August 09, 2017 09:16 PM
A small group of sexual assault advocates and survivors stood on the shores overlooking Lake Superior with one big message.
"We're hoping that by allowing survivors voices to be heard, we can let them know that we believe them and we stand with them," said Jenna Monnier, an advocate as CASDA and survivor.
The Break the Silence movement started two years ago in Minneapolis to get people speaking out about sexual assault. The movement is gaining more traction in the Twin Ports, and Wednesday, both Duluth and Superior Mayors joined in on the effort declaring August 16th as 'Break the Silence' day.
"Whereas survivors of sexual violence deserve a community that believes them, supports them, and stands with them in solidarity," said Superior Mayor Jim Paine, reading the proclamation in part.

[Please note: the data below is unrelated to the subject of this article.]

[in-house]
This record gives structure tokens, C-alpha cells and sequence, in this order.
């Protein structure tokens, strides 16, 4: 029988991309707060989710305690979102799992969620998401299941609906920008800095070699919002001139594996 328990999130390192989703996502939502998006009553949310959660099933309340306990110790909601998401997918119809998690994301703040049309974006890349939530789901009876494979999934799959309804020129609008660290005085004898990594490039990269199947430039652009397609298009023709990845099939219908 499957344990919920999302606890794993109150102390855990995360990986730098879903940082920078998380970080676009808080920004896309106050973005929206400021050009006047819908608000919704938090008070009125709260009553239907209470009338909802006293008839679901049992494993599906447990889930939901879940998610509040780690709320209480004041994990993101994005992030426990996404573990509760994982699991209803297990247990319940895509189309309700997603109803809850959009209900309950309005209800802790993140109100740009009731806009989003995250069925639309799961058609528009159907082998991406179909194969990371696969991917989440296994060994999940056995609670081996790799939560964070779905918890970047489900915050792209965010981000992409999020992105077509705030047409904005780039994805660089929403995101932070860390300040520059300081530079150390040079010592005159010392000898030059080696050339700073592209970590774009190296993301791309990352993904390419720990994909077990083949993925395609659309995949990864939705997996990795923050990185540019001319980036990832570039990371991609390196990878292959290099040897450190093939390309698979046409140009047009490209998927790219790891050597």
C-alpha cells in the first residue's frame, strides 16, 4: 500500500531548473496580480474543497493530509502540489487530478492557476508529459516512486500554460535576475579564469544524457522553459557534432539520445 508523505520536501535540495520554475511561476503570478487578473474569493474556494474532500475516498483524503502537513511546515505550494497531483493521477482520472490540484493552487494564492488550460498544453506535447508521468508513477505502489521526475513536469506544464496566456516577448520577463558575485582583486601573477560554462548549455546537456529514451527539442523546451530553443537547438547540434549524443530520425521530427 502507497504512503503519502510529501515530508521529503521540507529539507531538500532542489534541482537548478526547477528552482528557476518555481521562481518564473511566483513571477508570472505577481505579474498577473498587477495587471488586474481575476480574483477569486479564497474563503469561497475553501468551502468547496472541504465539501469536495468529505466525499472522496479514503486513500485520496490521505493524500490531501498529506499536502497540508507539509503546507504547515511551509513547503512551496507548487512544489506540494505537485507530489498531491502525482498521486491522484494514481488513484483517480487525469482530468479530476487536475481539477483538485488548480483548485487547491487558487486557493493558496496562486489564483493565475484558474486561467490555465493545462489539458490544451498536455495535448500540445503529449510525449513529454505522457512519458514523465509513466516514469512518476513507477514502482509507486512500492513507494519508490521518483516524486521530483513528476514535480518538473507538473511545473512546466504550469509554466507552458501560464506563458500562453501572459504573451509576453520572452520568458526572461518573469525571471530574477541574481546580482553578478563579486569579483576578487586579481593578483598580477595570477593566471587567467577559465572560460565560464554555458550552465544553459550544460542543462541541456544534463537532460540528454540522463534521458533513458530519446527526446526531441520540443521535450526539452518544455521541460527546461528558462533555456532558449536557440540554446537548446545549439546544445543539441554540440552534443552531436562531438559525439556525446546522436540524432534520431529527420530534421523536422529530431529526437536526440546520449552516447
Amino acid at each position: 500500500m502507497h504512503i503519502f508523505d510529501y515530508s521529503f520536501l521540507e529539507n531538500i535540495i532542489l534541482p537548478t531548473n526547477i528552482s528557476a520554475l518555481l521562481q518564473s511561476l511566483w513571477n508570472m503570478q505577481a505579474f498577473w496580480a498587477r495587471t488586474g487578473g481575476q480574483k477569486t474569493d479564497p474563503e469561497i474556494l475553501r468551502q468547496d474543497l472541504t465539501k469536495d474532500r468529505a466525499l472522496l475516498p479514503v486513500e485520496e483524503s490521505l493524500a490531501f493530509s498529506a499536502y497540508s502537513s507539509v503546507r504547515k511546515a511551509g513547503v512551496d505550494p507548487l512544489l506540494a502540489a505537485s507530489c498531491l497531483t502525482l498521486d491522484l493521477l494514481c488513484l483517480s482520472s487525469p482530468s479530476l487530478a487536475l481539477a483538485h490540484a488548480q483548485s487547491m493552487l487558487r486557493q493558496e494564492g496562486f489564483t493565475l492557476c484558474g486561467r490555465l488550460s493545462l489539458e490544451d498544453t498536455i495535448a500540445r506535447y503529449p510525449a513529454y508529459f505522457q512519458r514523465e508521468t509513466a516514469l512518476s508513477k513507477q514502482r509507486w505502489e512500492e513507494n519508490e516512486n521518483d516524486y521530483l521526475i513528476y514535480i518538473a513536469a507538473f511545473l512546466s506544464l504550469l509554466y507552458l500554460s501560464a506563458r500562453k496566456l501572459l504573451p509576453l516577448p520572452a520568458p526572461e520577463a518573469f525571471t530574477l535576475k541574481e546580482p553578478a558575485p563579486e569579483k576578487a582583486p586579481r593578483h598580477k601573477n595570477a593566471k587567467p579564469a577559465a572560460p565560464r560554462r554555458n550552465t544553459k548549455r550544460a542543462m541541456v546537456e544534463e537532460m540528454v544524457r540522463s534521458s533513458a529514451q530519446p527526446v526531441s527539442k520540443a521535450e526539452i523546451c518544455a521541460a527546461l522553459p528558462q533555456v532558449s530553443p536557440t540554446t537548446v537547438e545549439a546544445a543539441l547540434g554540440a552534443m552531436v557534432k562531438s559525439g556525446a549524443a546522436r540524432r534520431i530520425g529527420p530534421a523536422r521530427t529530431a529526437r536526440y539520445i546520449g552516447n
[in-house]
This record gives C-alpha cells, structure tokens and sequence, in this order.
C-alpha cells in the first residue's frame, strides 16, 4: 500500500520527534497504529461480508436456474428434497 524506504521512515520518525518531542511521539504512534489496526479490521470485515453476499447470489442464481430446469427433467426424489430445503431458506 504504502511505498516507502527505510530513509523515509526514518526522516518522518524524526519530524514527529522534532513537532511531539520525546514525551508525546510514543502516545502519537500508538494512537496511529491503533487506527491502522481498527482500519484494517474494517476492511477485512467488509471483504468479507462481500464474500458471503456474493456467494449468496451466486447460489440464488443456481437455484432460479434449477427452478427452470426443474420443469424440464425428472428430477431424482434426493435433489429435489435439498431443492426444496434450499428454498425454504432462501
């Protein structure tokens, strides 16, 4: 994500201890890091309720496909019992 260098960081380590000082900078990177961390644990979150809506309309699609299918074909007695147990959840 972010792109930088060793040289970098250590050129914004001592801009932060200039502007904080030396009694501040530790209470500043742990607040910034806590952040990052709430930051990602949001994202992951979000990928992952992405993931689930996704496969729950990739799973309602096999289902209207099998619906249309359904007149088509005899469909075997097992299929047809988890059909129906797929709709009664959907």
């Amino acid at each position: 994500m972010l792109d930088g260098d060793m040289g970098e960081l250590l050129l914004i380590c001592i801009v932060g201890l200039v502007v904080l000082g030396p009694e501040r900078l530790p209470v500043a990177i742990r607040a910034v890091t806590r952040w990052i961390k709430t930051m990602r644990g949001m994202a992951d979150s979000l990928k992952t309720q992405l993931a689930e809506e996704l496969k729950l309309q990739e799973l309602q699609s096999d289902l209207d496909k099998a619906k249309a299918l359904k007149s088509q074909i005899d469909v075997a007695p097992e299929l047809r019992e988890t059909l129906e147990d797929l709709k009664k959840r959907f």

"And whereas sexual violence is a pervasive human rights abuse," added Mayor Emily Larson.
"This is the first proclamation outside of the state of Minnesota that bridge two states together," said Monnier.
As a survivor herself and advocate, Monnier says that partnership is a necessary step in the fight.
"When we start coming together standing in solidarity it's less scary to go out into that world of healing," Monnier added. "Survivors need support. It's not an easy thing to do to come out as a survivor."
The hope is that these steps can be an inspiration for future generations.
"It's really important that my daughter is here with me today because I want to leave her with a world that's better than the one were in now," Monnier added.
At the end of the ceremony, the group stood in a circle with each person stating whether they are a survivor, ally, or advocate.
This was part of a statewide proclamation that was announced by Governor Dayton a few weeks ago.
Updated: August 09, 2017 09:16 PM
Created: August 09, 2017 05:44 PM
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